As we move towards the winter months our practice will be reflecting our natural desire to move our attention inwards so that we might nourish and nurture. To this end, next week’s practice will be a Yin practice, so don’t forget your bolsters (or a couple of firm pillows/cushions) so that you might give your body a little bit of comforting support as we practice the art of being.
This is just a reminder to everybody that this week’s practice will be a yin practice, so bring along extra blankets and/or cushions and be prepared for a relaxing, meditative practice that will encourage space within the body and peace within the mind.
You may be interested to know that two spaces have become available on the above ten week course
This course will be held at Wake House in Bourne and starts on Wednesday, 23rd May. If you, or somebody that you know, might be interested, please let me know asap. You can text or telephone me on: 07817623330 or email me at: email@example.com or Contact Sarah
This 9 minute video is a wonderful explanation of some of the reasons why yoga is so good for us, by Dr Mithu Storoni. Dr Storoni is a medical doctor and neuro-ophthalmologist, as well as being a yoga practitioner and yoga teacher.
In short, in order to increase our chances of living a longer, happier and healthier life through the practice of yoga, we just need to keep doing what we’re doing (and isn’t that satisfying!):
Week two of our journey into the Prana Vayus has seen us working with Apana Vayu. This is the downward moving, grounding energy that is associated with the lower regions of our physical body and all forms of elimination. Physically we eliminate waste from the body and mentally, apana vayu encourages us to cleanse our minds by eliminating stale emotions, habits, behaviours, thoughts and ideas, opinions, and everything else that stems from the mind. This energy allows us to release and let go of emotions and behaviours that no longer serve us, cleansing us of old experiences and creating space for new ones.
If this energy is unbalanced, there is a lack of integrity between the mind and the body and our immune system is weakened. We become vulnerable to illness, fear, doubt, confusion, insecurity, and loss of purpose. A strong and balanced apana vayu is grounding, it helps to banish feelings of spaciness, anxiety and stress, and encourages a stable outlook towards life.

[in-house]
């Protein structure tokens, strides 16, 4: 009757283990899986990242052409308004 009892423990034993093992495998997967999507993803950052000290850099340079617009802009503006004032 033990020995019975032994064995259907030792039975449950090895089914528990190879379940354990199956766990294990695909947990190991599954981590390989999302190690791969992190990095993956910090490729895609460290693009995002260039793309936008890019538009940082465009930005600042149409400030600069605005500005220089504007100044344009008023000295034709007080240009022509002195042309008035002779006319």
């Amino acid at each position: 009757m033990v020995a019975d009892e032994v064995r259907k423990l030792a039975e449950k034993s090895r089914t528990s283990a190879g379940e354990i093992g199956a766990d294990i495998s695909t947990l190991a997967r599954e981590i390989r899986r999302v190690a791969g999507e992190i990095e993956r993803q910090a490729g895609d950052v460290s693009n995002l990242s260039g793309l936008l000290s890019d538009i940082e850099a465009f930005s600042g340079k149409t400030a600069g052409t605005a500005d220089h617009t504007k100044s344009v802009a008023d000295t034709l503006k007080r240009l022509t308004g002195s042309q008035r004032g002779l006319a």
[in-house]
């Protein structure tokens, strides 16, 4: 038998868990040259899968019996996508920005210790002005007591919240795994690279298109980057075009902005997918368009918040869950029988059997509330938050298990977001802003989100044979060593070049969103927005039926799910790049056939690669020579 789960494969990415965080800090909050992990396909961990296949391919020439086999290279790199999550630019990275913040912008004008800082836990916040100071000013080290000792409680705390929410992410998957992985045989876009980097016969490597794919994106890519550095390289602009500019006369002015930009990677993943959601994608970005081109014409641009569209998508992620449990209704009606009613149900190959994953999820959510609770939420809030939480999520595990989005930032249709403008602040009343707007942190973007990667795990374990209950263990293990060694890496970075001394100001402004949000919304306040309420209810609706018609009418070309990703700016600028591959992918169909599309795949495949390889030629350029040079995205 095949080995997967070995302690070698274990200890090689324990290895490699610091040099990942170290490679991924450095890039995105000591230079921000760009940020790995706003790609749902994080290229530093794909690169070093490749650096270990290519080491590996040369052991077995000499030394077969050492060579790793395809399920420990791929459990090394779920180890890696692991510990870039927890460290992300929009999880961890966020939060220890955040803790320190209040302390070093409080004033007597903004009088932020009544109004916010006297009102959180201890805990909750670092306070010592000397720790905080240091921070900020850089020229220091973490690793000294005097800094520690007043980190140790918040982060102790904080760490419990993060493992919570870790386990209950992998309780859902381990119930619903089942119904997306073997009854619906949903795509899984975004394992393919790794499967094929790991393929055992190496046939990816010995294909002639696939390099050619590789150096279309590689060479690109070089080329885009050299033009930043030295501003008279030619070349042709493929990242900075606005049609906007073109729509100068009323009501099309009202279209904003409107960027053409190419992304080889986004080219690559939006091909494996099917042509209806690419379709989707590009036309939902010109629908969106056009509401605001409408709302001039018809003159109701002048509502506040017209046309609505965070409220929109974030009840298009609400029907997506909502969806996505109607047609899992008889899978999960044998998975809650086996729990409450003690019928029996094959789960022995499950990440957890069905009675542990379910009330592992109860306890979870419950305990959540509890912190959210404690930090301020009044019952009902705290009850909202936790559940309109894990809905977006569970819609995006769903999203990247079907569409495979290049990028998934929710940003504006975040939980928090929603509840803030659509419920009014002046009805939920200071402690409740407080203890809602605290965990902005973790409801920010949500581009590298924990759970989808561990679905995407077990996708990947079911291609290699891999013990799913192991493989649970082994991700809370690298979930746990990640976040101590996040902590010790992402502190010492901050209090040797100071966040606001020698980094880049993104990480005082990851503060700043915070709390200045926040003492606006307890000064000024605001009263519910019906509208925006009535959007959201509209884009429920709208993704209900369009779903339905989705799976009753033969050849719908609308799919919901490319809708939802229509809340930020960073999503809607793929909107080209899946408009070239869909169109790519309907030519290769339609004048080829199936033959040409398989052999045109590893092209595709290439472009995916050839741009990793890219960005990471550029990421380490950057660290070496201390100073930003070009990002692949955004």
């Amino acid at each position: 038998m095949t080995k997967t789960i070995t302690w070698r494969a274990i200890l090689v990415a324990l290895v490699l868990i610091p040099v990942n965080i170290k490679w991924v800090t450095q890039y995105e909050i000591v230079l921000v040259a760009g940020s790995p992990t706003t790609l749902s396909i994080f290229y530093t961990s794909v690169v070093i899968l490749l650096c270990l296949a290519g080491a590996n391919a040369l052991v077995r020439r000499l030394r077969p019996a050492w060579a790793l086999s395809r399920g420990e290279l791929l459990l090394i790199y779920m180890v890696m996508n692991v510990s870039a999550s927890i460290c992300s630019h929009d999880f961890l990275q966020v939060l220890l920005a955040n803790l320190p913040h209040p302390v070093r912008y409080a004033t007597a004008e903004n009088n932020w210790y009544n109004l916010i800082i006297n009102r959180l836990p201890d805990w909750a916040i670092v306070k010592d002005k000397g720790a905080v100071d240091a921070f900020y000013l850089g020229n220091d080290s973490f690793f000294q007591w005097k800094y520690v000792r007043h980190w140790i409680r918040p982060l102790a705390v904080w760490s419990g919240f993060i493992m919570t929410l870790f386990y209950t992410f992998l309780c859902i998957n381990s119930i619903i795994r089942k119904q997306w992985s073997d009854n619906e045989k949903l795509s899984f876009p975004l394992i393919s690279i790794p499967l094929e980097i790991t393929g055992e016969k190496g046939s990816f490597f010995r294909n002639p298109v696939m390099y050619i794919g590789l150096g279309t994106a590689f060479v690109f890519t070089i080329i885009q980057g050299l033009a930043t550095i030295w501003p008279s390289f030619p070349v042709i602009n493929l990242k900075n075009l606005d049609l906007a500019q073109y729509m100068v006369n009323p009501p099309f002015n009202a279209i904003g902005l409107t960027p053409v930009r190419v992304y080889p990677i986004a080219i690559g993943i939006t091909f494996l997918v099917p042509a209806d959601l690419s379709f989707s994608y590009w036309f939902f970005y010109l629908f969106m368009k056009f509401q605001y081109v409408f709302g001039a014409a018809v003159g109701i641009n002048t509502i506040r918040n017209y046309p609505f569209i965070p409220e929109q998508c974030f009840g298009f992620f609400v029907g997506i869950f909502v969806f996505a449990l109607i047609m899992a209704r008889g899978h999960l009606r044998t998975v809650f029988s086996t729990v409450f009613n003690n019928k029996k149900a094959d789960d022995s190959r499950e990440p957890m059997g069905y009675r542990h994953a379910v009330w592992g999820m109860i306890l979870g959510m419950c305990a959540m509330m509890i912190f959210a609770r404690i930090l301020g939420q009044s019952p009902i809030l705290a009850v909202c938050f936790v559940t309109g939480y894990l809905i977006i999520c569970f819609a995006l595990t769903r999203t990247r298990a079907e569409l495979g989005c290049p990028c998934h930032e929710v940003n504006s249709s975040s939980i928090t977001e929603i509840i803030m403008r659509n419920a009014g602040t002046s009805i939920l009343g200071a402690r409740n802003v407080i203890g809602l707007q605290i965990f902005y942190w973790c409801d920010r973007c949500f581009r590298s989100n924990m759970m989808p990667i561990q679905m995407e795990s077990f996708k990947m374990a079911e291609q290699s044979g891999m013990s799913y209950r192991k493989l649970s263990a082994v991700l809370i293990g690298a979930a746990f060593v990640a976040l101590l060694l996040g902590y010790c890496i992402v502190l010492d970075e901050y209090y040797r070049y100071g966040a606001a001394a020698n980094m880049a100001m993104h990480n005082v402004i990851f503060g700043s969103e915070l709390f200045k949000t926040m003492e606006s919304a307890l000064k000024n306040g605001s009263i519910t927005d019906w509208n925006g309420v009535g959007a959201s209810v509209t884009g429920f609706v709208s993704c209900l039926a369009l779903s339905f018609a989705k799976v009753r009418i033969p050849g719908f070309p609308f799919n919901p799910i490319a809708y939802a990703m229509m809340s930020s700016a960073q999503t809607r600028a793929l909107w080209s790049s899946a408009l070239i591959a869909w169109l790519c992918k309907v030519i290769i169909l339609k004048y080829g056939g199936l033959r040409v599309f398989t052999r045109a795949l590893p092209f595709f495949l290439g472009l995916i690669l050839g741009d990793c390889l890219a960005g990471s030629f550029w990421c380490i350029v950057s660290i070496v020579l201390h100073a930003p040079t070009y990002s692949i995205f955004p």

Because this is a downward flowing energy, when we work with apana vayu, our intention is to conserve this energy and keep it in the body through practices such as mula bandha, and the mobilisation of prana within the pelvis in postures such as dynamic baddha konasana.
Throughout our practice this week, we worked with Yoni Mudra, a powerful mudra, which draws energy down into the lower pelvis, legs and feet, where it assists in elimination and a healthy flow of apana vayu:
Bring each thumb tip together and each index finger tip together to form a diamond shape. Spread the fingers and place the hands, palms facing down, far down on the lower abdomen so that the thumbs are pointing upwards, just below the navel and the fingers are pointing downwards toward the groin. Relax the shoulders.
Allow the inhalation to be natural, and place your focus on the exhalation. As the breath slows down, begin to extend the exhalation to your maximum comfortable length. Maintain your focus on the exhalation, picturing or sensing or feeling the breath flowing downwards into the region of the pelvis. Imagine or sense the whole of the pelvic basin filling with cleansing energy. Practice for 5 minutes or more.
Practice yoni mudra whenever you feel a need to let go of anything from any part of you, physical, mental or physiological, and encourage apana vayu to cleanse you and release you of anything that no longer serves you.
This term we are exploring the Prana Vayus. These are the “energy winds” in the subtle energy body, known as the Pranamaya Kosha (the “body that feeds on prana or universal energy”).
We began our journey with a practice designed to balance the energy of Prana Vayu. This is the fundamental, inward-moving, propulsive, vital energy, that gives us vitality, speed and motivation. It is our receptive energy which enables us to receive everything from air (through inhalation) and food, to impressions and ideas. This energy governs respiration, and is most active in the region of the lungs and heart.
On a more subtle level, this is the energy that heightens our sensitivity to our external senses and our inner awareness. It allows us to see the external world and all its opportunities more clearly, and at the same time, this energy lets us rest our inner attention in contentment. An imbalance of this energy can lead to adopting bad habits and suffering from cravings, a restless and scattered mind and emotional conditions such as anxiety, depression, grief, bereavement and isolation.
Physically, a lack of prana vayu can lead to low energy and fatigue, breathing difficulties (inability to catch breath, asthma, COPD), or a lack of chest expansion (forwards and outwards, especially the middle ribs), heart and lung problems, any chronic illness, a weak immune system, upper back stiffness or pain, shoulder or arm weakness or problems, such as frozen shoulder.
The mudra that we used to encourage a balanced prana vayu was Madhyrama Sharira mudra:
Place the index fingers around the upper chest and the thumbs towards the back of the body. Keep the other fingers together so that the middle fingers are pressed towards the index fingers, palms facing downwards. Relax the shoulders and close the eyes.